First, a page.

Lightning's Kid Line grows into responsibility

Tyler Johnson (9) celebrates his empty-net goal along with Ondrej Palat (18) near the end of the Lightning's 4-2 win over the Flyers last week.
Tyler Johnson (9) celebrates his empty-net goal along with Ondrej Palat (18) near the end of the Lightning's 4-2 win over the Flyers last week.
Published Dec. 1, 2013

BRANDON — Lightning coach Jon Cooper did not tell his Kid Line before Friday's game with the Penguins that its assignment would be to shadow Sidney Crosby's line.

So when Cooper sent center Tyler Johnson and wings Ondrej Palat and Richard Panik out against Crosby for the opening faceoff and told them to make sure they were on the ice every time he was, it took a moment to calm down.

"At the beginning, we felt a little nervous," Panik said. "He's the best player in the world. You have to be aware of him."

This would be a master class for the rookies who had played all of 74 NHL games among them and had never been given so much responsibility.

But it also was a significant vote of confidence from Cooper, who was not only rewarding the line for being, as he said, Tampa Bay's most consistent of late but presenting "a little bit of a test for them, for sure."

Statistically, Crosby's line —with wings Chris Kunitz and Pascal Dupuis, with a sprinkling of Evgeni Malkin — won the battle in Pittsburgh's 3-0 victory at the Tampa Bay Times Forum.

Kunitz scored the first-period winner after Panik stopped backchecking because he believed Crosby was about to shoot. Instead, Crosby passed cross-ice to an open Kunitz.

Crosby, the NHL's points leader, also had three assists. But one came on the power play and one on Kunitz's empty-net goal. Five-on-five, the lines played fairly evenly. Johnson even won 8 of 12 faceoffs against Crosby.

"For the most part, they passed the test," Cooper said Saturday at the Ice Sports Forum. "They gave up the winning goal, but it was a good barometer to show these guys are going to be able to handle assignments like that. It also shows they're not quite there yet."

The Kid Line has been one of Lightning's best stories.

Together at AHL Norfolk and Syracuse, Johnson, Palat and Panik won jobs out of training camp and have played almost every game together this season.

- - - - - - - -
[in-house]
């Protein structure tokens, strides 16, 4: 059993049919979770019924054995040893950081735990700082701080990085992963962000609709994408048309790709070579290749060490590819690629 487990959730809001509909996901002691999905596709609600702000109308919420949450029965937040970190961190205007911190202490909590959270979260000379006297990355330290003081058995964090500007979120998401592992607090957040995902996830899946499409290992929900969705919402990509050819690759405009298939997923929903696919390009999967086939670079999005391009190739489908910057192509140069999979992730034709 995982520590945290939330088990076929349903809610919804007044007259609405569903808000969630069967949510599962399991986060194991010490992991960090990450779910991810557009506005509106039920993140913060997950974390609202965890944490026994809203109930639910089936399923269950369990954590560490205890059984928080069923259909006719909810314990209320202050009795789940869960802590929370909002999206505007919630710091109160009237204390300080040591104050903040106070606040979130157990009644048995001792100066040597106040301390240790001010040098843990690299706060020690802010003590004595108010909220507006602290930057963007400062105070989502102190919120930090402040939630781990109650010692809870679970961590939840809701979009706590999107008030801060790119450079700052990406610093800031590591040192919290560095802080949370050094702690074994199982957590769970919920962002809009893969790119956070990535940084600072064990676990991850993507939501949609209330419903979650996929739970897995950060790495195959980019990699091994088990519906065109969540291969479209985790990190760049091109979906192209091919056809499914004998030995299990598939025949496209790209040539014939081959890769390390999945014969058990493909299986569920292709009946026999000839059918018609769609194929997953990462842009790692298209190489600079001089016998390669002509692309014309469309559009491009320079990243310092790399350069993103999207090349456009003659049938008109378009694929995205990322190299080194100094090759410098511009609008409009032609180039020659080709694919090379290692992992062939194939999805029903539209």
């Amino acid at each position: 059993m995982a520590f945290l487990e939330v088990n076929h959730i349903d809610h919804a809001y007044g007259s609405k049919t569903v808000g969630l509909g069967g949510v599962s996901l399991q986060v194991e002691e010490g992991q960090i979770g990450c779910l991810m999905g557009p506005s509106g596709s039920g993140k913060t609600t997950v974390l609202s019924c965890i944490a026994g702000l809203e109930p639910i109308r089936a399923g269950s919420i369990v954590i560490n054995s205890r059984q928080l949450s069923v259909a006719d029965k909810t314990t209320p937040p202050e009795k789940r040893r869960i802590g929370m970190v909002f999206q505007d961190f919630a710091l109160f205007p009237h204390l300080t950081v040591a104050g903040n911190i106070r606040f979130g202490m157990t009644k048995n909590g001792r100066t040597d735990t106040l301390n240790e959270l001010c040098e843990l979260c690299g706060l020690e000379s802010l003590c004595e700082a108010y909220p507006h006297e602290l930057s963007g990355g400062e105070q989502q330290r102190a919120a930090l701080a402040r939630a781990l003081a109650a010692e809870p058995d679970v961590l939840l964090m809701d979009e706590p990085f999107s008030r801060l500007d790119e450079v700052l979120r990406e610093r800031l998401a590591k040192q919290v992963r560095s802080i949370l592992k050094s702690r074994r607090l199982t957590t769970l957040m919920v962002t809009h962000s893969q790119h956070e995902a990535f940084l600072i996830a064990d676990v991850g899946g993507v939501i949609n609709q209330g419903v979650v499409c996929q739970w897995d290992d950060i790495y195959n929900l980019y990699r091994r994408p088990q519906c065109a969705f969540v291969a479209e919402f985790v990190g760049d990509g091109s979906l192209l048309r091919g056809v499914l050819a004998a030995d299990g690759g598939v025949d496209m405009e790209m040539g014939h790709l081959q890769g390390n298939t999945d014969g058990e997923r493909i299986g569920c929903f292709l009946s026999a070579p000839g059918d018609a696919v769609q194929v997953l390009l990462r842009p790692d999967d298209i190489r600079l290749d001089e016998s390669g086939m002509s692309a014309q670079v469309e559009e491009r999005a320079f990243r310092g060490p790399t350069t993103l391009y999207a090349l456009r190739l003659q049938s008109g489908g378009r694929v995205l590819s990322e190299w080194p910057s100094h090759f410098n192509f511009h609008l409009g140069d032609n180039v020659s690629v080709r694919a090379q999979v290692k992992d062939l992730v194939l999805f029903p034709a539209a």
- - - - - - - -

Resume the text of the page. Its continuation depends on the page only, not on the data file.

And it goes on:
"You know what you're getting from them every night," Cooper said. 'They're a bit more sure of themselves and their abilities. Early on, it's human nature, you're nervous, you're uptight, you don't want to make mistakes. Now … they play the game to make plays."

They skate fast, have skill and understand their defensive responsibilities, though a few more goals would be welcome.

Johnson has six goals and 13 points, but has failed on several breakaway chances. Palat has four goals but just one in his past 16 games. Panik has nine assists but one goal, and Friday, alone in the slot with one second left in the second period and Tampa Bay down 1-0, he couldn't beat Penguins goalie Marc-Andre Fleury.

"I have to shoot more," said Panik, who has just 27 shots in 25 games. "We all have to put the puck to the net more."

But they also need "the mentality of being able to beat a guy one-on-one or being able to make a play … rather than just dumping the puck in and being on the safe side," Johnson said.

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That comes with experience, something the Kid Line gained against Crosby and the Penguins.

"When you play against players like that, you have to really focus on your game," Johnson said. "You have to focus on doing the right things. You realize you have one mental breakdown and they scored on it. You have to limit those as much as possible."

"It was," Palat said, "an awesome experience."

MEDICAL MATTERS: Forward Tom Pyatt (collarbone), who had hoped to be cleared by Tuesday, will be out at least two more weeks, Cooper said. … Defenseman Radko Gudas (upper body) and left wing Pierre-Cedric Labrie (arm/elbow) did not practice. … Left wing Ryan Malone (foot/ankle) likely will be out two weeks, Cooper said.